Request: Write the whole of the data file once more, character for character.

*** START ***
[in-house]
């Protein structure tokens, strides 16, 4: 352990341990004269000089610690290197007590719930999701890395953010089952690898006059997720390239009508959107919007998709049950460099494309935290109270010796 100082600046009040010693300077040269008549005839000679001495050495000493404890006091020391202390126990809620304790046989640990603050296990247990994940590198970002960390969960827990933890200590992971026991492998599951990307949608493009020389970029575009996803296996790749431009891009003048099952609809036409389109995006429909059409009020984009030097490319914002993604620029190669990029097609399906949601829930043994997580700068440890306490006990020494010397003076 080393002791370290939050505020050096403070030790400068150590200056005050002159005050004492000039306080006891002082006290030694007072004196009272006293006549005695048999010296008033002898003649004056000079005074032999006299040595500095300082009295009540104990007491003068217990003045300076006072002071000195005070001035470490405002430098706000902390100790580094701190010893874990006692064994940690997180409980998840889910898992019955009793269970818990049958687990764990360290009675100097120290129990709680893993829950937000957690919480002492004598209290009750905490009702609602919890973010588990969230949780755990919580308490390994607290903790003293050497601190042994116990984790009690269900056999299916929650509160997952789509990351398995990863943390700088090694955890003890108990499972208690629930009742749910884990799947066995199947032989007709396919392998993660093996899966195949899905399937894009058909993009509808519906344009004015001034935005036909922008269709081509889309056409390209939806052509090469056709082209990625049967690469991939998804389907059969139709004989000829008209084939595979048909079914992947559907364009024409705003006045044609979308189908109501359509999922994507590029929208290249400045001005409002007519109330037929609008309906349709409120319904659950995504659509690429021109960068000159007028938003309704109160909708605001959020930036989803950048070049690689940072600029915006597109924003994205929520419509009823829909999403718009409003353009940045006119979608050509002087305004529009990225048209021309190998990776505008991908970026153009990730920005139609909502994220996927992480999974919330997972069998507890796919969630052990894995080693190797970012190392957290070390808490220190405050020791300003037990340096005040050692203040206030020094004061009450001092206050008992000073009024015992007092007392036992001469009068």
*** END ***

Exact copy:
[in-house]
């Protein structure tokens, strides 16, 4: 352990341990004269000089610690290197007590719930999701890395953010089952690898006059997720390239009508959107919007998709049950460099494309935290109270010796 100082600046009040010693300077040269008549005839000679001495050495000493404890006091020391202390126990809620304790046989640990603050296990247990994940590198970002960390969960827990933890200590992971026991492998599951990307949608493009020389970029575009996803296996790749431009891009003048099952609809036409389109995006429909059409009020984009030097490319914002993604620029190669990029097609399906949601829930043994997580700068440890306490006990020494010397003076 080393002791370290939050505020050096403070030790400068150590200056005050002159005050004492000039306080006891002082006290030694007072004196009272006293006549005695048999010296008033002898003649004056000079005074032999006299040595500095300082009295009540104990007491003068217990003045300076006072002071000195005070001035470490405002430098706000902390100790580094701190010893874990006692064994940690997180409980998840889910898992019955009793269970818990049958687990764990360290009675100097120290129990709680893993829950937000957690919480002492004598209290009750905490009702609602919890973010588990969230949780755990919580308490390994607290903790003293050497601190042994116990984790009690269900056999299916929650509160997952789509990351398995990863943390700088090694955890003890108990499972208690629930009742749910884990799947066995199947032989007709396919392998993660093996899966195949899905399937894009058909993009509808519906344009004015001034935005036909922008269709081509889309056409390209939806052509090469056709082209990625049967690469991939998804389907059969139709004989000829008209084939595979048909079914992947559907364009024409705003006045044609979308189908109501359509999922994507590029929208290249400045001005409002007519109330037929609008309906349709409120319904659950995504659509690429021109960068000159007028938003309704109160909708605001959020930036989803950048070049690689940072600029915006597109924003994205929520419509009823829909999403718009409003353009940045006119979608050509002087305004529009990225048209021309190998990776505008991908970026153009990730920005139609909502994220996927992480999974919330997972069998507890796919969630052990894995080693190797970012190392957290070390808490220190405050020791300003037990340096005040050692203040206030020094004061009450001092206050008992000073009024015992007092007392036992001469009068």